The Portland Fail Blazers: A Sad Series of Tales

By Charlie Stanton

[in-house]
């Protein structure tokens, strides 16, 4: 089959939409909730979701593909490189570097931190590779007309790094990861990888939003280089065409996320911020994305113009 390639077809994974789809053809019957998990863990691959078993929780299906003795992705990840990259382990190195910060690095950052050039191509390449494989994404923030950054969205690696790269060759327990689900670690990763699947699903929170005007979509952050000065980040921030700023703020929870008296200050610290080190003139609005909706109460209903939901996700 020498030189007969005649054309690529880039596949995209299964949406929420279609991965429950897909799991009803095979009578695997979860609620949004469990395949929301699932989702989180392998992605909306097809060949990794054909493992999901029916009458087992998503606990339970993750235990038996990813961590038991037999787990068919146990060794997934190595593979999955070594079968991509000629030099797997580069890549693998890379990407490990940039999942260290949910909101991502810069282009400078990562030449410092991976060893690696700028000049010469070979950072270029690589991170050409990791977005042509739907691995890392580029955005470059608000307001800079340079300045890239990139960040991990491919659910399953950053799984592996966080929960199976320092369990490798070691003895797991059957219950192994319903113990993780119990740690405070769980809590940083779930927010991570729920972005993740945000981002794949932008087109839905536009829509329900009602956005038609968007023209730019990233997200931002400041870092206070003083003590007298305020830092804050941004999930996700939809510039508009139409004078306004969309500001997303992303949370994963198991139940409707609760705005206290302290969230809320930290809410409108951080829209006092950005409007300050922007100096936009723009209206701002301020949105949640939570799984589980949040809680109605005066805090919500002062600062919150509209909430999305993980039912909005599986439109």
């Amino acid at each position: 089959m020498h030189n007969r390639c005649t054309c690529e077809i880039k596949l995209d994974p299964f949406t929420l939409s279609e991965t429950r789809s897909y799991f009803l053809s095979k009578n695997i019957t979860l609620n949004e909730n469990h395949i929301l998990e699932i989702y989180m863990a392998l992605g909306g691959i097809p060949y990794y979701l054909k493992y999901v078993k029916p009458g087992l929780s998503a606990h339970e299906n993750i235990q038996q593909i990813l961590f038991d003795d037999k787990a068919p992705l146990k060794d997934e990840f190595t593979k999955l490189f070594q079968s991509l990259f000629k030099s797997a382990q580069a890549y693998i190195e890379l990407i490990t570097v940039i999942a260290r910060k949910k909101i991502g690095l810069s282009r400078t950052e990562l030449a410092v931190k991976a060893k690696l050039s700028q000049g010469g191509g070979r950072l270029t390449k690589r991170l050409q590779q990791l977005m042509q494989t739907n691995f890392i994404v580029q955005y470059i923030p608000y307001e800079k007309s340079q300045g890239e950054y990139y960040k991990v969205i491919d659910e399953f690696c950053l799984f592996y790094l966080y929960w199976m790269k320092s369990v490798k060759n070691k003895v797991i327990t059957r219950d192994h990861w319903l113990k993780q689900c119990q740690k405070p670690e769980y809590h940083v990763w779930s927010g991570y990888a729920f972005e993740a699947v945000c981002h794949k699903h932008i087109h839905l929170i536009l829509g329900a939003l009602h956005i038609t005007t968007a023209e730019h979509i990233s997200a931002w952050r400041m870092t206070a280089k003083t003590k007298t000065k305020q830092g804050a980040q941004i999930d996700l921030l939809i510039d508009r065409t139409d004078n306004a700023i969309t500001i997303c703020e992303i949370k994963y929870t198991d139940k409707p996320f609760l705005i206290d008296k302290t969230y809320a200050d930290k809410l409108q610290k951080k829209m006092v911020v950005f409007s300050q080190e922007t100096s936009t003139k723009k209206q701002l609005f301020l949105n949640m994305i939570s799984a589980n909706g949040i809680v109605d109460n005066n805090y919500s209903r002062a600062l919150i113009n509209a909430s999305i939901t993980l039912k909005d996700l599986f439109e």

I know there are a lot of students at Mac from Portland, so I decided to do some research on their favorite team, the Portland Trail Blazers. I came to this conclusion: The Portland Trail Blazers are one of the most unfortunate franchises in the history of sports. I’m not even from Portland and I think this is a worthy story. Rewind to 1977. The Trail Blazers won their first championship against the Philadelphia 76ers. They came back from being two games down. The future was mind-bogglingly bright for the organization. Star big man, Bill Walton was an NBA Jesus (with a red afro), destined to be one of the best players in league history. He was surrounded by some fantastic role players and they were tagged by many as a “dynasty.” A dynasty…after only winning one championship. The Blazers won 58 games the following year and lost to Seattle (ouch!) in the conference finals. The worst part about the’78 season is that Bill Walton sustained a series of foot injuries that would haunt him for the rest of his career. The one year “dynasty” was gone. Walton sat the ’79 season and then requested a trade. His wish was granted when he was traded to the Clippers a year later. From 1980-1989, the Blazers made the playoffs every year with the exception of ’82. That’s nine chances to win an NBA championship. The Lakers ran shop during the 80s with Magic Johnson and crew. That’s still not an excuse for going 0-9 in the playoffs. In 1983, the Blazers drafted Clyde “The Glide” Drexler out of the University of Houston. Drexler was a player who they could build a team around now that Walton was gone. In 1983, something happened. It’s safe to say that the Blazers messed up, really messed up. Like “someone needs to get fired” messed up. They had the second pick in the draft in 1983. The Rockets took Hakeem Olajuwon as the first pick. The Blazers followed by picking Sam Bowie. The Chicago Bulls followed by picking an above average basketball player out of the University of North Carolina by the name of Michael Jordan. Oops. Someone must have been thrown in the Columbia River after that one. Over his ten-year career, Bowie averaged roughly 11 points and eight rebounds a game. Jordan might have done a little better…maybe. The Blazers wanted to immediately replace Bill Walton who was really irreplaceable. Bowie had a history of injuries and Portland ended up with a solid big man, who was pretty good. Despite these unfortunate occurrences, Clyde Drexler stayed with the Blazers and made the finals in 1990 and 1992. In both finals series, they lost to the Detroit Pistons in 1990 and, you guessed it, Chicago in 1992. They made the playoffs in 1993 and 1994 and couldn’t get past the first round. It probably wouldn’t have mattered in those years because the Bulls would have destroyed them anyways. I do have a Chicago bias, but in this case, the Blazers really didn’t have a chance. The early 2000s brought on the “Jail Blazers” led by Shawn Kemp who claimed to be the father of at least seven different children with seven different mothers (TOP STUFF Shawn). The team of convicts had talent, but they couldn’t stay out of legal trouble or play together. In 2006, the Blazers drafted guard Brandon Roy (finally a great guard!). They improved by 11 games the following season. Portland won the lottery and got the first pick of the 2007 NBA draft. Who would they draft? Center Greg Oden or scoring forward Kevin Durant? Greg Oden was the big man that the Blazers always wanted, right? So they drafted him which was eerily similar to the Sam Bowie deal. Oden had a history of injuries. He sat out the 2007 season with knee problems while Kevin Durant won Rookie of the Year. In 2009, Durant became the youngest player ever to win the scoring title. Oden has yet to play a full season in the NBA. At the beginning of the 2012 season, three-time All-Star Brandon Roy retired from basketball because of his chronic knee issues. Without injuries and bad drafts, the Portland Trail Blazers could have been the most successful sports franchise in basketball history. Thankfully though, the Blazers past front office was full of nimrods, and the Chicago Bulls became the most successful team in NBA history. The Fail Blazers aren’t bad this year. They will make the playoffs and will probably fall to Kevin Durant and the Oklahoma City Thunder. Oh, the irony of sports!